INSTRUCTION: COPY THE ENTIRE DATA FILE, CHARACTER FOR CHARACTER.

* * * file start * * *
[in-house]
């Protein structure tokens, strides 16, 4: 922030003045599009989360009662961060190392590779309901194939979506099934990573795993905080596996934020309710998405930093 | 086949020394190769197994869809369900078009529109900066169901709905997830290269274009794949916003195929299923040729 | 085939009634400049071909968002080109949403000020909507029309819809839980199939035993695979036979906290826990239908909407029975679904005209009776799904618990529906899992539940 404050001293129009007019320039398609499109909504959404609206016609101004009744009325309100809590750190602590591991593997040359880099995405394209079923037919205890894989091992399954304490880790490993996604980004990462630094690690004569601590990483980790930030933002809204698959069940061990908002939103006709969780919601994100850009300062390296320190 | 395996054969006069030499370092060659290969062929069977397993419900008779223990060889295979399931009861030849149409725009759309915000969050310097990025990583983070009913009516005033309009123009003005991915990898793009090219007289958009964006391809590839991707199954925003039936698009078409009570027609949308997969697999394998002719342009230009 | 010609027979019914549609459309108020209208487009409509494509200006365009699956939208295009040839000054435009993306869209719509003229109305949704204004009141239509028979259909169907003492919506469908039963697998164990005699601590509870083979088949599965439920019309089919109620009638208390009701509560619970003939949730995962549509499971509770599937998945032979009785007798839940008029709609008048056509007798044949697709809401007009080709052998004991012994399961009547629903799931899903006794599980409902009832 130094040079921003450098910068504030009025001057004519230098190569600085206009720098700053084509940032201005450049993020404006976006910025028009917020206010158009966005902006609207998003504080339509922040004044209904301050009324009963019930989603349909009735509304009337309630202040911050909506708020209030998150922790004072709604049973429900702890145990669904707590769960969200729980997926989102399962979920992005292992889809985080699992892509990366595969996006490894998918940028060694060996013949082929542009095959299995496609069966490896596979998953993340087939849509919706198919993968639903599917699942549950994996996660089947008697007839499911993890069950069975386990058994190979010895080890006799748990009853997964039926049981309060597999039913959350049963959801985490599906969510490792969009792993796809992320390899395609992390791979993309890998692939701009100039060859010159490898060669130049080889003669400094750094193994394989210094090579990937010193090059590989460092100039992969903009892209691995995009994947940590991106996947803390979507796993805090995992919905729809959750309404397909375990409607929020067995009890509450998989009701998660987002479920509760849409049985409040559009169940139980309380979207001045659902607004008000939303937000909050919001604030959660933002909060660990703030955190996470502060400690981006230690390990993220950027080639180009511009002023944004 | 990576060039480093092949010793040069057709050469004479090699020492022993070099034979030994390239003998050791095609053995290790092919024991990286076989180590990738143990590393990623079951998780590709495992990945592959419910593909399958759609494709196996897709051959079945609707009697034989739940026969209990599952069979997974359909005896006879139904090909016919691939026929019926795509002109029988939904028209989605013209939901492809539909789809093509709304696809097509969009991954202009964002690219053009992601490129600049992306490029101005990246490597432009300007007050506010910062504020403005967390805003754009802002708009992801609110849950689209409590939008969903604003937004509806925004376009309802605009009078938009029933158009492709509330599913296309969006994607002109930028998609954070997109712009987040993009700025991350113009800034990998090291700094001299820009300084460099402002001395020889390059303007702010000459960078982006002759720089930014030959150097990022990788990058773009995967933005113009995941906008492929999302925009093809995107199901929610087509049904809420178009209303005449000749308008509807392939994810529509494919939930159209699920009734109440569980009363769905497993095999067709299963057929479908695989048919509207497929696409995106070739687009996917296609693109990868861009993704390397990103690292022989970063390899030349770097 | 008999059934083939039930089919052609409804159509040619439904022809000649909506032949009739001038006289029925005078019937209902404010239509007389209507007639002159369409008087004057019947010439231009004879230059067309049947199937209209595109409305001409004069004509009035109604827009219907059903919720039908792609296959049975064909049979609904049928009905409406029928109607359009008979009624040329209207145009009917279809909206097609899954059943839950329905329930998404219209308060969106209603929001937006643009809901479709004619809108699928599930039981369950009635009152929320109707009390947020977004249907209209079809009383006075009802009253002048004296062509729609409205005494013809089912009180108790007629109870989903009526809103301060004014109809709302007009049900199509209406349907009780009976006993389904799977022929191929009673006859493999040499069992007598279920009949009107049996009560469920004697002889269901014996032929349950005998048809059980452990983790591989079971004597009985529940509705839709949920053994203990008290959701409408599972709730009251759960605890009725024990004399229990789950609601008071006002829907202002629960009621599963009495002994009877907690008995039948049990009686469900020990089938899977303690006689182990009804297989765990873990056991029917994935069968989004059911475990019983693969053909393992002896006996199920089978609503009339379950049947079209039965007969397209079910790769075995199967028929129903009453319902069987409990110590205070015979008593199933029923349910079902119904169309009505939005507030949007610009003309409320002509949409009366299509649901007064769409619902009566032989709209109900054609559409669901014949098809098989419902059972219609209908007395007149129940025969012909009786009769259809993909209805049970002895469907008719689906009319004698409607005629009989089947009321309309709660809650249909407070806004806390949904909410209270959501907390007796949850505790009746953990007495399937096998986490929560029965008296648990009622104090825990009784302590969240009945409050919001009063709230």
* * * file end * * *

[in-house]
């Protein structure tokens, strides 16, 4: 922030003045599009989360009662961060190392590779309901194939979506099934990573795993905080596996934020309710998405930093 | 086949020394190769197994869809369900078009529109900066169901709905997830290269274009794949916003195929299923040729 | 085939009634400049071909968002080109949403000020909507029309819809839980199939035993695979036979906290826990239908909407029975679904005209009776799904618990529906899992539940 404050001293129009007019320039398609499109909504959404609206016609101004009744009325309100809590750190602590591991593997040359880099995405394209079923037919205890894989091992399954304490880790490993996604980004990462630094690690004569601590990483980790930030933002809204698959069940061990908002939103006709969780919601994100850009300062390296320190 | 395996054969006069030499370092060659290969062929069977397993419900008779223990060889295979399931009861030849149409725009759309915000969050310097990025990583983070009913009516005033309009123009003005991915990898793009090219007289958009964006391809590839991707199954925003039936698009078409009570027609949308997969697999394998002719342009230009 | 010609027979019914549609459309108020209208487009409509494509200006365009699956939208295009040839000054435009993306869209719509003229109305949704204004009141239509028979259909169907003492919506469908039963697998164990005699601590509870083979088949599965439920019309089919109620009638208390009701509560619970003939949730995962549509499971509770599937998945032979009785007798839940008029709609008048056509007798044949697709809401007009080709052998004991012994399961009547629903799931899903006794599980409902009832 130094040079921003450098910068504030009025001057004519230098190569600085206009720098700053084509940032201005450049993020404006976006910025028009917020206010158009966005902006609207998003504080339509922040004044209904301050009324009963019930989603349909009735509304009337309630202040911050909506708020209030998150922790004072709604049973429900702890145990669904707590769960969200729980997926989102399962979920992005292992889809985080699992892509990366595969996006490894998918940028060694060996013949082929542009095959299995496609069966490896596979998953993340087939849509919706198919993968639903599917699942549950994996996660089947008697007839499911993890069950069975386990058994190979010895080890006799748990009853997964039926049981309060597999039913959350049963959801985490599906969510490792969009792993796809992320390899395609992390791979993309890998692939701009100039060859010159490898060669130049080889003669400094750094193994394989210094090579990937010193090059590989460092100039992969903009892209691995995009994947940590991106996947803390979507796993805090995992919905729809959750309404397909375990409607929020067995009890509450998989009701998660987002479920509760849409049985409040559009169940139980309380979207001045659902607004008000939303937000909050919001604030959660933002909060660990703030955190996470502060400690981006230690390990993220950027080639180009511009002023944004 | 990576060039480093092949010793040069057709050469004479090699020492022993070099034979030994390239003998050791095609053995290790092919024991990286076989180590990738143990590393990623079951998780590709495992990945592959419910593909399958759609494709196996897709051959079945609707009697034989739940026969209990599952069979997974359909005896006879139904090909016919691939026929019926795509002109029988939904028209989605013209939901492809539909789809093509709304696809097509969009991954202009964002690219053009992601490129600049992306490029101005990246490597432009300007007050506010910062504020403005967390805003754009802002708009992801609110849950689209409590939008969903604003937004509806925004376009309802605009009078938009029933158009492709509330599913296309969006994607002109930028998609954070997109712009987040993009700025991350113009800034990998090291700094001299820009300084460099402002001395020889390059303007702010000459960078982006002759720089930014030959150097990022990788990058773009995967933005113009995941906008492929999302925009093809995107199901929610087509049904809420178009209303005449000749308008509807392939994810529509494919939930159209699920009734109440569980009363769905497993095999067709299963057929479908695989048919509207497929696409995106070739687009996917296609693109990868861009993704390397990103690292022989970063390899030349770097 | 008999059934083939039930089919052609409804159509040619439904022809000649909506032949009739001038006289029925005078019937209902404010239509007389209507007639002159369409008087004057019947010439231009004879230059067309049947199937209209595109409305001409004069004509009035109604827009219907059903919720039908792609296959049975064909049979609904049928009905409406029928109607359009008979009624040329209207145009009917279809909206097609899954059943839950329905329930998404219209308060969106209603929001937006643009809901479709004619809108699928599930039981369950009635009152929320109707009390947020977004249907209209079809009383006075009802009253002048004296062509729609409205005494013809089912009180108790007629109870989903009526809103301060004014109809709302007009049900199509209406349907009780009976006993389904799977022929191929009673006859493999040499069992007598279920009949009107049996009560469920004697002889269901014996032929349950005998048809059980452990983790591989079971004597009985529940509705839709949920053994203990008290959701409408599972709730009251759960605890009725024990004399229990789950609601008071006002829907202002629960009621599963009495002994009877907690008995039948049990009686469900020990089938899977303690006689182990009804297989765990873990056991029917994935069968989004059911475990019983693969053909393992002896006996199920089978609503009339379950049947079209039965007969397209079910790769075995199967028929129903009453319902069987409990110590205070015979008593199933029923349910079902119904169309009505939005507030949007610009003309409320002509949409009366299509649901007064769409619902009566032989709209109900054609559409669901014949098809098989419902059972219609209908007395007149129940025969012909009786009769259809993909209805049970002895469907008719689906009319004698409607005629009989089947009321309309709660809650249909407070806004806390949904909410209270959501907390007796949850505790009746953990007495399937096998986490929560029965008296648990009622104090825990009784302590969240009945409050919001009063709230």